Seeing the Milky Way in all its glory may not be difficult…if you live in Delta, Utah. One of my vivid memories of my younger years was seeing one such spectacular view. Being twenty-two, a recently minted Naval Aviator, and feeling the invincibility of youth, the idea of flying over U.S. 50, coast-to-coast, in your new Corvette procured with the Navy’s ‘Career-starter loan’ (commonly known as the ‘car loan’), with only a few hours sleep is a no-brainer. Somewhere between the Nevada border and Delta, it hit me that it was really, really dark. Other than the small patch of road illuminated by my headlights and the starts, there was nothing to be seen. No moon, no horizon, no electrical lighting—not even way off in the distance. At three in the morning, I was the only vehicle on the road. I pulled off the road, shut down the car, and closed my eyes as I opened the door as not to loose any of my night vision. The sight I saw was absolutely breathtaking. I felt I could see every star in the sky. From the light of the stars only, I could actually read the larger text inside my US road atlas—yes, that big, ~11”x 15”, usually red, 70ish page book we all had since GPS, Google Maps, and cell phones were still a decade away. In memory, I can see this as clearly as I did that night.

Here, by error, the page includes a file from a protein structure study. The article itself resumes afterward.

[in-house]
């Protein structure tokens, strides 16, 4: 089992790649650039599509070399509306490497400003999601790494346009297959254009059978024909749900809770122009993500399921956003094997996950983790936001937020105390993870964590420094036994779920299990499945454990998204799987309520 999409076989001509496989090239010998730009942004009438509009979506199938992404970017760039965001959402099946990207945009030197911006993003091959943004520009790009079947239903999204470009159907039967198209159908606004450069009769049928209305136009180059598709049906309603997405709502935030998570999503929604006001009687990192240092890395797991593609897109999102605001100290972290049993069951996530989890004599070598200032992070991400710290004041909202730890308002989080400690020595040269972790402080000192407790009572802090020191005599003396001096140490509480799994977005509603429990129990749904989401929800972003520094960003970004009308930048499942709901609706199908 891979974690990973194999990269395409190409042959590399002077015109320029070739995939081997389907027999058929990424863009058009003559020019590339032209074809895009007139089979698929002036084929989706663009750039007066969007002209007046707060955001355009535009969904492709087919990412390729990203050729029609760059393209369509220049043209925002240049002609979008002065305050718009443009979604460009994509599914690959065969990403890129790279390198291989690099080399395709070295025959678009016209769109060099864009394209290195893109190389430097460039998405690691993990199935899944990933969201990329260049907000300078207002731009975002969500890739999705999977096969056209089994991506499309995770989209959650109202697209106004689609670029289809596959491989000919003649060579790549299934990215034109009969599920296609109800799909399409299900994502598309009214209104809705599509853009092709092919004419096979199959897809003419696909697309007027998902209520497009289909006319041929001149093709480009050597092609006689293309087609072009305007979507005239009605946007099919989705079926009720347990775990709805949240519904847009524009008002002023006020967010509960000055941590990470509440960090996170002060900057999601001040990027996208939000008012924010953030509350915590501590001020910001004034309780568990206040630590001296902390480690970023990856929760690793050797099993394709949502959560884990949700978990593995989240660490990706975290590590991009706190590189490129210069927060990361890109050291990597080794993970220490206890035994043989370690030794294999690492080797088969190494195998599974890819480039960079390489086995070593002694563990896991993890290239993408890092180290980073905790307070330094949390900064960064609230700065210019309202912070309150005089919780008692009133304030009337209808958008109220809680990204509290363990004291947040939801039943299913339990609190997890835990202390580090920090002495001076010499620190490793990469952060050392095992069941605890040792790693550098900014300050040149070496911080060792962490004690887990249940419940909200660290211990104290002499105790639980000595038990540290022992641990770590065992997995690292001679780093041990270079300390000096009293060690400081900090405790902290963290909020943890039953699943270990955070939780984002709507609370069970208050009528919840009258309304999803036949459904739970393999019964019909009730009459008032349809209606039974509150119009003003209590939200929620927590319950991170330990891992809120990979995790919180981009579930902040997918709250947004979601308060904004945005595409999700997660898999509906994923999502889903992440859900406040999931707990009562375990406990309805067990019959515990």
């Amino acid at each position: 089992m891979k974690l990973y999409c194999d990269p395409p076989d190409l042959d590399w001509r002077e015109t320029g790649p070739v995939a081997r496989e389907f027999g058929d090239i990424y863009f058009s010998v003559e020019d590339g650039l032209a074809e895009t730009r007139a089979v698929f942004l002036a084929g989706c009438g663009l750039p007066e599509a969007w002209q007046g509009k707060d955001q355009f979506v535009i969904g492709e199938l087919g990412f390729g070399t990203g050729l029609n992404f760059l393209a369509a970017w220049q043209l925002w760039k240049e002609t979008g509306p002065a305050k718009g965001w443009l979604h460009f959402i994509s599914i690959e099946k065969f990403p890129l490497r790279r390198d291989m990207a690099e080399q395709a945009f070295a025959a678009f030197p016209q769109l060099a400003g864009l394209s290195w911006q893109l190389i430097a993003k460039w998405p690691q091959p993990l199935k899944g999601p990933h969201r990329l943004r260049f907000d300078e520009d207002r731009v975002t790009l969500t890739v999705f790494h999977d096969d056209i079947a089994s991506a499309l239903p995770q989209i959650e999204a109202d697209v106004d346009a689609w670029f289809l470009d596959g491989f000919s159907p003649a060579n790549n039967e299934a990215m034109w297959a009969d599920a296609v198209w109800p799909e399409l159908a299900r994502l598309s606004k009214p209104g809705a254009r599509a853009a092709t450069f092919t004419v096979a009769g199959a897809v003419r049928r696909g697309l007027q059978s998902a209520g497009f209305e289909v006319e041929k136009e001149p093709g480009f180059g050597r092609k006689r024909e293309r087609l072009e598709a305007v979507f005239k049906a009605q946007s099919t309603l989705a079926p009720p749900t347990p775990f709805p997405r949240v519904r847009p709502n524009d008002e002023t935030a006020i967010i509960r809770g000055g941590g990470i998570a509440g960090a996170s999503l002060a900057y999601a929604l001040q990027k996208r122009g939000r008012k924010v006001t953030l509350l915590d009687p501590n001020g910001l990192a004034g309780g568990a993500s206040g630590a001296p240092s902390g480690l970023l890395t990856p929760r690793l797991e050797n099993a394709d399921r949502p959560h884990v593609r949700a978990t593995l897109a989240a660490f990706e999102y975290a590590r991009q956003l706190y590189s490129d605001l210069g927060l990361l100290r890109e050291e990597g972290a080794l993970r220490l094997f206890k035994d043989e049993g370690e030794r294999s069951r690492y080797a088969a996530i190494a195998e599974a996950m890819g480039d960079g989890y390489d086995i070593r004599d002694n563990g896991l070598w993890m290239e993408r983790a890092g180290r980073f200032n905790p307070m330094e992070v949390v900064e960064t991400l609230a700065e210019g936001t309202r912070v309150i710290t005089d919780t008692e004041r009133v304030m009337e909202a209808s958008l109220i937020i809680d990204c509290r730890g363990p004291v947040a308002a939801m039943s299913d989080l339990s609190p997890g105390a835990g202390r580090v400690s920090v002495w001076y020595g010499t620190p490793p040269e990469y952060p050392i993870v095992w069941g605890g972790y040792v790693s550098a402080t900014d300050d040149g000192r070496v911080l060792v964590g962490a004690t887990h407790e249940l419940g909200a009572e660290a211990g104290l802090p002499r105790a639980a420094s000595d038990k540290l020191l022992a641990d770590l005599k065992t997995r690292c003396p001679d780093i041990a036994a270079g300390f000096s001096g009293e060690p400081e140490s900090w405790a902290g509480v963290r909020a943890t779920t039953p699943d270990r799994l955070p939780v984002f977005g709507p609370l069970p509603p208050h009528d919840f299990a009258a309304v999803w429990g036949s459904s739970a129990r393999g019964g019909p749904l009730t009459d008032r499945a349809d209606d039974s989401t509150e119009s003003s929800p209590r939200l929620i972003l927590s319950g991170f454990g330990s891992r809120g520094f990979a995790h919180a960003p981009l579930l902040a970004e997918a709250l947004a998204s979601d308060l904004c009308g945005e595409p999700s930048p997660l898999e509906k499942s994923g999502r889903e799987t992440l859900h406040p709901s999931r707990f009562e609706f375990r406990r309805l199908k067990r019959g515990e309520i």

Just for fun: Our sun lies in the Orion Arm of the Milky Way. In northern-hemisphere winter the band of stars we see is looking through the Sagittarius Arm toward the galactic core (core-ward) and in northern-hemisphere summer, we look rim-ward through the Perseus Arm, out toward intergalactic space. For pictures and verbiage, see: Which spiral arm of the Milky Way holds our sun?
Yosemite Stary Evening
The uniqueness of my youthful experience was highlighted by a recent backpack camping trip into Yosemite National Park over the 4th of July. Don’t get me wrong, the stars were incredible. Nevertheless, one could not ignore the glow above the horizon in all directions. Few are those who can easily make it into Yosemite-type isolation from the lights of civilization, let alone a moonless night in western Utah.
Even if you are willing to put in the effort to get to such a place, where do you go? I was fortunate after watching 4th of July fireworks in Bridgeport, CA to have some great impromptu stargazing with my kids by spontaneously leaving NV338 to travel eastward for a ways down FR028 (a well defined dirt road leading to Hawthorne, NV). We spent a good 45 minutes just looking at the Milky Way,